In conclusion, I may truly say that although quite aware of some little imperfections in the ' Birds of Great Britain,' it certainly lays the foundation, and contains the enduring materials, for the ultimate completion of that natural classification which, taking the diversity of the early stages of independent bird-life for its guide, must sooner or later supersede alike the structural and fanciful systems which have hitherto so perplexed us. All honour be to Mr. Gould for his labours: may they be crowned with every success!

Edward Newman.

Transactions of the Norfolk and Norwich Naturalists' Society. 1873-4. Demy 8vo. 86 pp. Id. Supplement, 80 pp.

The papers contained are—

I. Fauna and Flora of Norfolk. Part IV. Fishes. By John Lowe, M.D. .

II. On Breeding Lepidoptera in Confinement. By F. D.Wheeler.

III. On Empusa Musca and other Micro-Fungi. By F. Kitto.

IV. On the Nidification of Prosopis. By J. B. Bridgman.

V. Meteorological Observations. By John Quentin.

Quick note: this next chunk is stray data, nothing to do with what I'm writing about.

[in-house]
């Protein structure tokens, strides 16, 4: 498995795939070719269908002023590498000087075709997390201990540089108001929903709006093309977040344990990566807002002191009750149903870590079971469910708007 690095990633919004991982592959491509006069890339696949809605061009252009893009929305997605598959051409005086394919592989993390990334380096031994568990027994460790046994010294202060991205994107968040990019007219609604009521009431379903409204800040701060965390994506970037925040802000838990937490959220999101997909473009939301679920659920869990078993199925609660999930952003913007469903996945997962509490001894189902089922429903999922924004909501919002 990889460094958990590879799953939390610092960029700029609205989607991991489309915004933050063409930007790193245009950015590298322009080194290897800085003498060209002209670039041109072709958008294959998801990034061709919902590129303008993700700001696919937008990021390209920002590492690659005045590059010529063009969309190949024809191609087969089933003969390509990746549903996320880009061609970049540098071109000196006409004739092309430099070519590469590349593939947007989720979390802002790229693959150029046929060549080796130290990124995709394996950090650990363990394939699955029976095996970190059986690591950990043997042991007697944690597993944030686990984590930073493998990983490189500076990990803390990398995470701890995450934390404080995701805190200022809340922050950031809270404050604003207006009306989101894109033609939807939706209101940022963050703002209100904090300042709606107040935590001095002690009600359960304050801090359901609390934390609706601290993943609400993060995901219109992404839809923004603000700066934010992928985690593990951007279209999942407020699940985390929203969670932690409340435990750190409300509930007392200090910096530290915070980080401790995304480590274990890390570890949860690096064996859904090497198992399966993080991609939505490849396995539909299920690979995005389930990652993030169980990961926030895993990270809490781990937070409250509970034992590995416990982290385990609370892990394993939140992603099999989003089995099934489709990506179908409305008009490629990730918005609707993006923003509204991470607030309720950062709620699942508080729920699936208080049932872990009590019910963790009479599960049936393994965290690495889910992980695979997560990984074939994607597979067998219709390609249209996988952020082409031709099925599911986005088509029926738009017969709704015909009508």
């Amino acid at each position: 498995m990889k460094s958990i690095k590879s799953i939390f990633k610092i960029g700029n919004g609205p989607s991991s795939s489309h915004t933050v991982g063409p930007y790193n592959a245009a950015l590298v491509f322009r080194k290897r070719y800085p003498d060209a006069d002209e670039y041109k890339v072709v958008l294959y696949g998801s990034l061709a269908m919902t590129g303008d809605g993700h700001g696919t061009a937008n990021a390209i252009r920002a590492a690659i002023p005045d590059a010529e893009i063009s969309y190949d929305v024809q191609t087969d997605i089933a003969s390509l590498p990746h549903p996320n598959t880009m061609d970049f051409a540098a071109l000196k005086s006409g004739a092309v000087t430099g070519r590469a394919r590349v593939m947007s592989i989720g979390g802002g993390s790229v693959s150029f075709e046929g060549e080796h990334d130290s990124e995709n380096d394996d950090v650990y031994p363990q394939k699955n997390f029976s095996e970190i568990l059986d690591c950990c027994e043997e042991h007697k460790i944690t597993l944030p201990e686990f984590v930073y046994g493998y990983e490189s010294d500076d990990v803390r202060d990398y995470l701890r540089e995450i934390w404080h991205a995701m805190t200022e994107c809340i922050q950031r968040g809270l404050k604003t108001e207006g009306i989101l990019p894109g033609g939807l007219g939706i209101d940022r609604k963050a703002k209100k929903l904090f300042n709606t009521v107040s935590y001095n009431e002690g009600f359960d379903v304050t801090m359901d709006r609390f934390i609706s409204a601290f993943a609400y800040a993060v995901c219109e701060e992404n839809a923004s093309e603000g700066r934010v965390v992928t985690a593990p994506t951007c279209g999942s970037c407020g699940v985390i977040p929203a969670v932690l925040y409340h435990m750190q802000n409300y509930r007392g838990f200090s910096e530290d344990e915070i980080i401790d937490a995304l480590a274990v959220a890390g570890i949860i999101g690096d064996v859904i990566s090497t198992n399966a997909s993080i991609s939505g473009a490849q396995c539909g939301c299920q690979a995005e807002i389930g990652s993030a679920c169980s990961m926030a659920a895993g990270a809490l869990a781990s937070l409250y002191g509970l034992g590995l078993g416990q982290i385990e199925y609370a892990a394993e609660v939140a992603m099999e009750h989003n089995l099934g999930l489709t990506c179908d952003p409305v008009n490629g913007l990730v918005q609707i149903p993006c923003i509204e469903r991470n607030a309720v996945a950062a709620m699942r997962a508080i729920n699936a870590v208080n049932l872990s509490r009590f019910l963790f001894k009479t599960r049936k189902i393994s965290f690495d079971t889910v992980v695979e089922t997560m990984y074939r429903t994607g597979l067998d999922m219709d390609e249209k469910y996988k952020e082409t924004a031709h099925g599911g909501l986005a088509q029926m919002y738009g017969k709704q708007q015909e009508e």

VI. Miscellanea.

(Supplement). Fauna and Flora of Norfolk. Part V. Lepidoptera. By Charles G. Barrett.

Dr. Lowe's "Fishes of Norfolk" is a list prepared with evident care, and interspersed and enriched with notes from a variety of other sources. It is probably known that Mr. Gunn has for years past been preparing for publication in the 'Zoologist' a "Catalogue of the Fishes of Norfolk and Suffolk," and I always regret to see two naturalists expending their energies on the same subject, unless co-operating with each other and intending to make a joint result of their labours. The number of subjects that require the pen of the monographer is now so great, and the field of labour so wide, that I must regard this duplicate production as a somewhat wasteful expenditure of time and talent. In Dr. Lowe's list I find nothing that calls for comment: it has evidently been carefully prepared.

Mr. Wheeler's contribution "On Breeding Lepidoptera in Confinement" contains litlle that is very new to entomologists, but certainly a good deal that will be read with interest by beginners; and one passage that possesses considerable interest.